LAAYOUNE, Western Sahara—In one of the most inhospitable places on earth, the Sahrawi people wait to hear their fate after more than three decades in limbo.
The inhabitants of Western Sahara saw their lives turned upside down in 1975 when Morocco took control of the desert territory in the most isolated corner of northwest Africa after colonial power Spain withdrew.
A low-level war ensued, in which tens of thousands of Sahrawis were displaced to camps on a barren plateau across the Algerian border. Since 1991 United Nations troops have kept watch over an uneasy peace.
Now Morocco is proposing to break the impasse with a plan for limited autonomy in the territory. Independence movement Polisario, backed by Morocco's regional arch-rival Algeria, rejected the plan before even seeing the details.
The European Union has given the Moroccan offer a guarded welcome in the hope it will kick-start negotiations to resolve Africa's oldest territorial dispute, which has poisoned the regional political climate and stymied economic development.
Polisario, in turn, has put forward its own proposals for a settlement, saying it is ready to negotiate with Morocco on holding a referendum that would offer a choice between independence, autonomy or integration into Morocco.
But the protagonists seem as far apart as ever. Morocco says any talks should be limited to how to implement autonomy.
Native Sahrawis say they have got used to waiting, so refused to get their hopes up when told the U.N. Security Council was due to debate the Moroccan plan this week.
"I know about the Moroccan project and it's no good," said jobless Sahrawi Mohammed, 27, as he pondered a mint tea in his sparsely furnished living room in a poor district of Laayoune.
"Everyone here wants this dispute to end. We cannot bear to see the international community just sit and watch."
A constant wind whips across the rocky plains of Western Sahara, a land larger than Britain with around 260,000 inhabitants where temperatures reach over 60 degrees Celsius (140 degrees Fahrenheit) in the shade.
Tens of thousands of Sahrawis have grown up in refugee camps inside the Algerian border and the frustration of a people accustomed to roaming freely is channelled into broad support for Polisario, even though critics question the movement's democratic credentials.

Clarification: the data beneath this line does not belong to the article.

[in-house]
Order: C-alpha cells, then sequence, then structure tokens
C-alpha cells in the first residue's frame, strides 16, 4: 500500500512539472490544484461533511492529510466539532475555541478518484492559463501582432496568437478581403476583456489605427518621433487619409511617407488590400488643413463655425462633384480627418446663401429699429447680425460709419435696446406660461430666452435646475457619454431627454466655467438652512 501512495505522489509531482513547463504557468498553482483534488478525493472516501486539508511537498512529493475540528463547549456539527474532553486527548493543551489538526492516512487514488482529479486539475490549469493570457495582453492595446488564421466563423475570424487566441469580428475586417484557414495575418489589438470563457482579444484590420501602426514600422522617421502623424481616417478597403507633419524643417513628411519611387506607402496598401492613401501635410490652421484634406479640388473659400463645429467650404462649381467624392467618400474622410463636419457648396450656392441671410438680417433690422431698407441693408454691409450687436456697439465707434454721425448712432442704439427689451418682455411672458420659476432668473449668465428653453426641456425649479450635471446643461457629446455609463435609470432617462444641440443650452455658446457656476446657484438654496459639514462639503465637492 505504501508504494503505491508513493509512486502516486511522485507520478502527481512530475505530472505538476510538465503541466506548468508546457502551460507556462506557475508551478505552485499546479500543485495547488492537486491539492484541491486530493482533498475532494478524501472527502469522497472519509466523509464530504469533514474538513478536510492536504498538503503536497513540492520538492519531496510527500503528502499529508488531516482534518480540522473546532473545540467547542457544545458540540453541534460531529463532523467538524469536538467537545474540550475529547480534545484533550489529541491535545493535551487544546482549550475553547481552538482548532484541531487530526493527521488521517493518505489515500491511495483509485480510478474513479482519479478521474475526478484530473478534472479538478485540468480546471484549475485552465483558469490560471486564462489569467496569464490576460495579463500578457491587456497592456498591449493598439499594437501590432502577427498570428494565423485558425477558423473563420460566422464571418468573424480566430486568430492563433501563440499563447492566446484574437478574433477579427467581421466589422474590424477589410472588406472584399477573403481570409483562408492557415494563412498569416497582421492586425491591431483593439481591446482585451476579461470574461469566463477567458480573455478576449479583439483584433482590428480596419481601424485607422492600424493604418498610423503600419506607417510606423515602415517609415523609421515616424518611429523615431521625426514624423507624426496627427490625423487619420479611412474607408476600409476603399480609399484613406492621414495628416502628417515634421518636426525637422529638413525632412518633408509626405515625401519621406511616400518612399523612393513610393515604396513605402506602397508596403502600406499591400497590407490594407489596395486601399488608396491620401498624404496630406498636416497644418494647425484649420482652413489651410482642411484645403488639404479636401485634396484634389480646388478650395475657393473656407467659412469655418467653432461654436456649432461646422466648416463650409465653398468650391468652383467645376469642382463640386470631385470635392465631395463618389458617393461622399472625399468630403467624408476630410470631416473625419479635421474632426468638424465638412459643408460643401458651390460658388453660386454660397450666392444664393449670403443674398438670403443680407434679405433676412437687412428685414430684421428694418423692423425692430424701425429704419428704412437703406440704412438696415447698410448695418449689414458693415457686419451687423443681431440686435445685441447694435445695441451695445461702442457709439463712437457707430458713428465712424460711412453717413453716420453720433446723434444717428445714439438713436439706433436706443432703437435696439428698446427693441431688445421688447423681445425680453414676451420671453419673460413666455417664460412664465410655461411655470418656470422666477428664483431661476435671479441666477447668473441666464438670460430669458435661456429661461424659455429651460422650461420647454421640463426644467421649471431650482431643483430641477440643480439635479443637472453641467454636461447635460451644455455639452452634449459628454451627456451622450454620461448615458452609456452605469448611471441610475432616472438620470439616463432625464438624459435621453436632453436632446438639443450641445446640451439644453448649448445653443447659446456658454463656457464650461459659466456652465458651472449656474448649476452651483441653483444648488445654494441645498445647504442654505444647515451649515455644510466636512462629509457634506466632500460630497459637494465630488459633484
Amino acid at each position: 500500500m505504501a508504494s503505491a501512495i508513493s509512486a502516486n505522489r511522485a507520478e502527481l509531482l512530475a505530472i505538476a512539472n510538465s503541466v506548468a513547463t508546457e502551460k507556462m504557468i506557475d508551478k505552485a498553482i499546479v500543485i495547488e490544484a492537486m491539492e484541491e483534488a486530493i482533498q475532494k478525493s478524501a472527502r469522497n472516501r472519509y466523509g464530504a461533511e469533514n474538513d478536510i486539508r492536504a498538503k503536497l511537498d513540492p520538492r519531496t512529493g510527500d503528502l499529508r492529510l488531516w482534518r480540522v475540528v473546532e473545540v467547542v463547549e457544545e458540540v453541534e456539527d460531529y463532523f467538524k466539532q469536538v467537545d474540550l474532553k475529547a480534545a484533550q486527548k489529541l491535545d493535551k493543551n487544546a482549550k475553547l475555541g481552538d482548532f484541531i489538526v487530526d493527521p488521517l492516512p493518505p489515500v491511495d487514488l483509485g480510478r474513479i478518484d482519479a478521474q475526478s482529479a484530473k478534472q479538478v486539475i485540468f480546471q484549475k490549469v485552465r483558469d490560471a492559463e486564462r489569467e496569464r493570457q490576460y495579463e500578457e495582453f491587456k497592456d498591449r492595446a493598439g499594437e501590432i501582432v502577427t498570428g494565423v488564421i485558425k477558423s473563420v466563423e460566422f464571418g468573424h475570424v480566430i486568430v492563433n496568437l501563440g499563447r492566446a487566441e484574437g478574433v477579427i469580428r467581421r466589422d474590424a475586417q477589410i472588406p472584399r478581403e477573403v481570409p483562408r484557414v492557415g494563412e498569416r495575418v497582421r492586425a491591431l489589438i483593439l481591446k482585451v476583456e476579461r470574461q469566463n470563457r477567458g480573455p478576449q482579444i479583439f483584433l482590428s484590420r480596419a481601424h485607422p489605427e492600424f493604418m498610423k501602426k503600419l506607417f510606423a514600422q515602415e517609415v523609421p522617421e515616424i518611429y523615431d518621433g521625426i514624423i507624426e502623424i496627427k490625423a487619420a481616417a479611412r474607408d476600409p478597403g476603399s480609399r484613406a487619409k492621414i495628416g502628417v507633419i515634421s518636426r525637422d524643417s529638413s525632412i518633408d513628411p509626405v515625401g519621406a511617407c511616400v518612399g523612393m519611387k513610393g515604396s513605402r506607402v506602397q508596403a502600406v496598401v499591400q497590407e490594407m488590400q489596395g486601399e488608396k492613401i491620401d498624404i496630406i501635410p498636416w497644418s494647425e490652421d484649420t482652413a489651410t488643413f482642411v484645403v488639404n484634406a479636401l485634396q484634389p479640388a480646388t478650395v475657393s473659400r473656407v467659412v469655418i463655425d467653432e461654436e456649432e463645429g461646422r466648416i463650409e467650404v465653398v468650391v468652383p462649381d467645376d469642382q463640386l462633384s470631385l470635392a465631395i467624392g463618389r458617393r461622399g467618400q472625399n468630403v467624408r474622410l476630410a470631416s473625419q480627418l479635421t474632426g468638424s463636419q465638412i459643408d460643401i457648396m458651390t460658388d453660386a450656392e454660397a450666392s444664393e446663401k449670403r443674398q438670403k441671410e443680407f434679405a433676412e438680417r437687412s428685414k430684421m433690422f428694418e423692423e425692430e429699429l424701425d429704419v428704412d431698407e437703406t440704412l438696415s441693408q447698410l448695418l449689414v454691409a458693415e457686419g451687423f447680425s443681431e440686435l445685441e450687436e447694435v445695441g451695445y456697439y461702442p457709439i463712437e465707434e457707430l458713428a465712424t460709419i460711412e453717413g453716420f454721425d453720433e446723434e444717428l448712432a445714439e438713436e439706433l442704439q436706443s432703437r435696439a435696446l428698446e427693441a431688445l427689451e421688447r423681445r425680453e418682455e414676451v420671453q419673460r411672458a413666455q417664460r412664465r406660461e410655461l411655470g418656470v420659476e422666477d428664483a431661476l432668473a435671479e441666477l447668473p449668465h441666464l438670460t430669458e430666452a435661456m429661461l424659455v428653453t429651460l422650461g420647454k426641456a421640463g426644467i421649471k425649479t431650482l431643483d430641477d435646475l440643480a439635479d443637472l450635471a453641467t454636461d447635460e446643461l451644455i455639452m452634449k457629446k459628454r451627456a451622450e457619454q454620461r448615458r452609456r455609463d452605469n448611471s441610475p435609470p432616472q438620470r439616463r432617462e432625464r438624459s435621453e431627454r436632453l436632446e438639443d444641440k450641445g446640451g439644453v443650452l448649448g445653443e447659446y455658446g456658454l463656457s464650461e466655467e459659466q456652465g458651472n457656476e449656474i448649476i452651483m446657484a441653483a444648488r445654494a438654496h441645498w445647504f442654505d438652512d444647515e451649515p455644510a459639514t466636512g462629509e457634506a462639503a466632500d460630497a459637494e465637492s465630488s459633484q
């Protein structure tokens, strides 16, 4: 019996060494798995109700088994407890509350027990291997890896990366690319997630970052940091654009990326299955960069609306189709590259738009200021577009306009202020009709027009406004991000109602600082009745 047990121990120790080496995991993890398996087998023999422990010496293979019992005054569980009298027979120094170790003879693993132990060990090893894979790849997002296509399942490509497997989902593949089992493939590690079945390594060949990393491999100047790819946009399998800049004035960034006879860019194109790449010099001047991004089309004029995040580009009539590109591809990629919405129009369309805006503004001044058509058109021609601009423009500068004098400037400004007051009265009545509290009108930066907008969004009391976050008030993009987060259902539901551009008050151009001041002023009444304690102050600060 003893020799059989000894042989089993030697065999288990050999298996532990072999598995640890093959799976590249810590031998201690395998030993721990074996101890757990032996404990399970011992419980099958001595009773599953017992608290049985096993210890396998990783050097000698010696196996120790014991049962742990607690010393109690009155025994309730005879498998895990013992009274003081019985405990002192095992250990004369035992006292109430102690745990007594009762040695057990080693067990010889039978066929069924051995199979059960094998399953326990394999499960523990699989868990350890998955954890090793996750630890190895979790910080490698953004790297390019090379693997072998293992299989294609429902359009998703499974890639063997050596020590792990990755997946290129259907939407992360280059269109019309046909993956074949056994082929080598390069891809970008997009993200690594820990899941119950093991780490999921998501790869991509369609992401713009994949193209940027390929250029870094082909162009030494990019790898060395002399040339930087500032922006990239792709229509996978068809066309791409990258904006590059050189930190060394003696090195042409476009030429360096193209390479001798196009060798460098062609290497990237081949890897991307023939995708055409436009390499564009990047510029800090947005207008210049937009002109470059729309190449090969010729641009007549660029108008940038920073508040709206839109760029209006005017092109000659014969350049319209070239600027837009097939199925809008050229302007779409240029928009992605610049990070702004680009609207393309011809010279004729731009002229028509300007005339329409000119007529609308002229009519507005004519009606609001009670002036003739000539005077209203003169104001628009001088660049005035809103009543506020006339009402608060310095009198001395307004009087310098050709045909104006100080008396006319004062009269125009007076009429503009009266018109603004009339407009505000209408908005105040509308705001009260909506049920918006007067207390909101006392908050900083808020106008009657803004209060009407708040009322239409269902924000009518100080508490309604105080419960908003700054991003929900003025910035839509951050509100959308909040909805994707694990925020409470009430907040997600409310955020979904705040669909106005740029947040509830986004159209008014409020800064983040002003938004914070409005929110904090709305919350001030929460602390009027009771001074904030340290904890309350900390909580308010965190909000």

Morocco accuses Polisario leadership of dictatorial rule and human rights violations in Tindouf.
In turn, Polisario accuses Morocco of brutally suppressing pro-independence demonstrations and treating the Sahrawis living under Moroccan rule as foreigners in their own land.
In 1975 Morocco's King Hassan, claiming centuries-old rights over the territory, called on his compatriots to march into the southern desert as Spain departed.
Many governments have extended diplomatic ties to Polisario and recognise its claim to a "Sahrawi Arab Democratic Republic".
An International Court of Justice advisory body found there were some legal ties between Western Sahara and Morocco but this did not imply sovereignty.
Morocco has cemented its hold on the territory, where lucrative phosphate reserves and rich fishing waters make for an attractive prize. Many Moroccans have been drawn to Western Sahara with generous public salaries and tax breaks. The new arrivals now outnumber the indigenous population.
Critics of Moroccan policy say its proposal is a stalling tactic to maintain a status quo heavily balanced in its favour.
They accuse Rabat of illegally exploiting the territory's resources before its future is settled. Last year Morocco sealed an EU fisheries deal that included allowing European boats to fish off Western Sahara's coast.
After oil was found in commercial quantities in neighbouring Mauritania, Morocco and Polisario signed competing deals with U.S. and French oil firms to explore off Western Sahara.
"Morocco pays us to sit on our hands and do nothing," said Hassan, another jobless Sahrawi. "In return it exploits the riches of our land."
But some say the obstacles to a settlement have less to do with access to resources and more with pride and dignity.
Neither Morocco nor Algeria want to be seen giving ground on matters of principle and abhor the thought of losing face.
Independence would be seen as an unpardonable climbdown for many in Morocco, where the "Green March" of 1975 is commemorated with a public holiday. An image of the marchers adorns bank notes, topped by a dove with a copy of the Koran in its beak.
The walls of Laayoune's most prestigious hotel the Massira are adorned with paintings and a mural depicting Hassan II as a hero leading the chosen ones south into the Sahara in styles reminiscent of Soviet-era propaganda.
King Mohammed said last year he would not give up "a single grain of the sand" of "our beloved Sahara".
Now the big powers appear determined to push the two sides to the negotiating table and revive a peace process that has stagnated since U.N. envoy James Baker left in 2004 after a referendum plan he proposed came to nothing.
The United States is impatient for a deal in the hope it will bring more stability and cooperation between North African states, helping combat terrorist groups thought to be fighting units in the regions bordering the Sahara.
But no one expects the Moroccan proposal to bring a sudden breakthrough.
"The Moroccans are in no hurry. They are still pushing their plan," said George Joffe of the Centre for International Studies in Cambridge, England. "The only thing they have to worry about is if Polisario can't restrain their young people and attack."